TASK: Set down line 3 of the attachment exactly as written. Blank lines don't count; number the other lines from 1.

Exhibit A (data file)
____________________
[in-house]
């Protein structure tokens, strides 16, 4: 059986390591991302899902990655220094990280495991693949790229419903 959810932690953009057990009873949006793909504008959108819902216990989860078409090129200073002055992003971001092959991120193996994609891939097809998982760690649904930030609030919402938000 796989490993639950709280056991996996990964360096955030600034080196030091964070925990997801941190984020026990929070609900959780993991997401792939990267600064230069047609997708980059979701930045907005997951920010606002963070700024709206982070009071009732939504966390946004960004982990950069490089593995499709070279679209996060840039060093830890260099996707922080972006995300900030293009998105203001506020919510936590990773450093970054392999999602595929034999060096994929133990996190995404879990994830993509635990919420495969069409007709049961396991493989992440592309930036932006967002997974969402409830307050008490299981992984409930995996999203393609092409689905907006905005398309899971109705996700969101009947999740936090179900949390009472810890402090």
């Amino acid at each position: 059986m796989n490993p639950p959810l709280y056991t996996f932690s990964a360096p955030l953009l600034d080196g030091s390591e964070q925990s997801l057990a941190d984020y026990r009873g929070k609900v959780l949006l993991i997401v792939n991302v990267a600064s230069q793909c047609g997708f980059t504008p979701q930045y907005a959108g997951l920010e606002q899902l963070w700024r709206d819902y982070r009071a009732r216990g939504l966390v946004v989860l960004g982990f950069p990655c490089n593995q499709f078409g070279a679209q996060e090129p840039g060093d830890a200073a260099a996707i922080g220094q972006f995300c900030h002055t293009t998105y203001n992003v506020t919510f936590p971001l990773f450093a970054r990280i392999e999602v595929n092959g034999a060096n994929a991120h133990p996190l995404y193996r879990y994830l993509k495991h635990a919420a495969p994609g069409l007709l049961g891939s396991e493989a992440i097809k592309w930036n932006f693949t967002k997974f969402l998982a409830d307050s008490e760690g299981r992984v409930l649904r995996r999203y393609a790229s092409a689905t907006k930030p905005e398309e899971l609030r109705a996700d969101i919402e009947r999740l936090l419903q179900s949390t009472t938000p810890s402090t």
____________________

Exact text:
């Amino acid at each position: 059986m796989n490993p639950p959810l709280y056991t996996f932690s990964a360096p955030l953009l600034d080196g030091s390591e964070q925990s997801l057990a941190d984020y026990r009873g929070k609900v959780l949006l993991i997401v792939n991302v990267a600064s230069q793909c047609g997708f980059t504008p979701q930045y907005a959108g997951l920010e606002q899902l963070w700024r709206d819902y982070r009071a009732r216990g939504l966390v946004v989860l960004g982990f950069p990655c490089n593995q499709f078409g070279a679209q996060e090129p840039g060093d830890a200073a260099a996707i922080g220094q972006f995300c900030h002055t293009t998105y203001n992003v506020t919510f936590p971001l990773f450093a970054r990280i392999e999602v595929n092959g034999a060096n994929a991120h133990p996190l995404y193996r879990y994830l993509k495991h635990a919420a495969p994609g069409l007709l049961g891939s396991e493989a992440i097809k592309w930036n932006f693949t967002k997974f969402l998982a409830d307050s008490e760690g299981r992984v409930l649904r995996r999203y393609a790229s092409a689905t907006k930030p905005e398309e899971l609030r109705a996700d969101i919402e009947r999740l936090l419903q179900s949390t009472t938000p810890s402090t």